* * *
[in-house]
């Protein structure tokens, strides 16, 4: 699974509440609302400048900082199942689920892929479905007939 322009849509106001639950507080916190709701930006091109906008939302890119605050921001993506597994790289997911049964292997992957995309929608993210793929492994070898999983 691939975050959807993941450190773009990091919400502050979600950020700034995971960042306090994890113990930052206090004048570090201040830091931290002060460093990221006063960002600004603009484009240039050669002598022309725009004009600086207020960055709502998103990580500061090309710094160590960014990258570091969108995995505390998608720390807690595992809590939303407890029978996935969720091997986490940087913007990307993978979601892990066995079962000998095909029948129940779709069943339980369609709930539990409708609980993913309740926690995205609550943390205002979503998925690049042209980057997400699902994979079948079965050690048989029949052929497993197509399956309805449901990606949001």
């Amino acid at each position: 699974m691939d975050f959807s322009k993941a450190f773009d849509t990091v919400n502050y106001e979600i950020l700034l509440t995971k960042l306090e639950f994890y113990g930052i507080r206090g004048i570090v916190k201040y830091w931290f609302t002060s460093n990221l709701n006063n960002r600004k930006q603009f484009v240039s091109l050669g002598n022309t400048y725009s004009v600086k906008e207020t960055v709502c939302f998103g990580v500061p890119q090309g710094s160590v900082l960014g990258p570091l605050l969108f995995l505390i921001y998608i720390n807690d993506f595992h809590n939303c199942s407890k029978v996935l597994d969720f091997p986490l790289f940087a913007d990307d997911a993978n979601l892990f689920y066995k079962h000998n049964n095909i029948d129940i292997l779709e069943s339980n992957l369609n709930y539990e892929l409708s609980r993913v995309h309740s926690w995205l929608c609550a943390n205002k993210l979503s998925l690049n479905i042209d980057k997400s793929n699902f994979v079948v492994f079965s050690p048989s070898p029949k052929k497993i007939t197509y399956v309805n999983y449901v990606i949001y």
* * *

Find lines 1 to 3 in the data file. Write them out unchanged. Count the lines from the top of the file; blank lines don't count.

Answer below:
[in-house]
């Protein structure tokens, strides 16, 4: 699974509440609302400048900082199942689920892929479905007939 322009849509106001639950507080916190709701930006091109906008939302890119605050921001993506597994790289997911049964292997992957995309929608993210793929492994070898999983 691939975050959807993941450190773009990091919400502050979600950020700034995971960042306090994890113990930052206090004048570090201040830091931290002060460093990221006063960002600004603009484009240039050669002598022309725009004009600086207020960055709502998103990580500061090309710094160590960014990258570091969108995995505390998608720390807690595992809590939303407890029978996935969720091997986490940087913007990307993978979601892990066995079962000998095909029948129940779709069943339980369609709930539990409708609980993913309740926690995205609550943390205002979503998925690049042209980057997400699902994979079948079965050690048989029949052929497993197509399956309805449901990606949001």
């Amino acid at each position: 699974m691939d975050f959807s322009k993941a450190f773009d849509t990091v919400n502050y106001e979600i950020l700034l509440t995971k960042l306090e639950f994890y113990g930052i507080r206090g004048i570090v916190k201040y830091w931290f609302t002060s460093n990221l709701n006063n960002r600004k930006q603009f484009v240039s091109l050669g002598n022309t400048y725009s004009v600086k906008e207020t960055v709502c939302f998103g990580v500061p890119q090309g710094s160590v900082l960014g990258p570091l605050l969108f995995l505390i921001y998608i720390n807690d993506f595992h809590n939303c199942s407890k029978v996935l597994d969720f091997p986490l790289f940087a913007d990307d997911a993978n979601l892990f689920y066995k079962h000998n049964n095909i029948d129940i292997l779709e069943s339980n992957l369609n709930y539990e892929l409708s609980r993913v995309h309740s926690w995205l929608c609550a943390n205002k993210l979503s998925l690049n479905i042209d980057k997400s793929n699902f994979v079948v492994f079965s050690p048989s070898p029949k052929k497993i007939t197509y399956v309805n999983y449901v990606i949001y």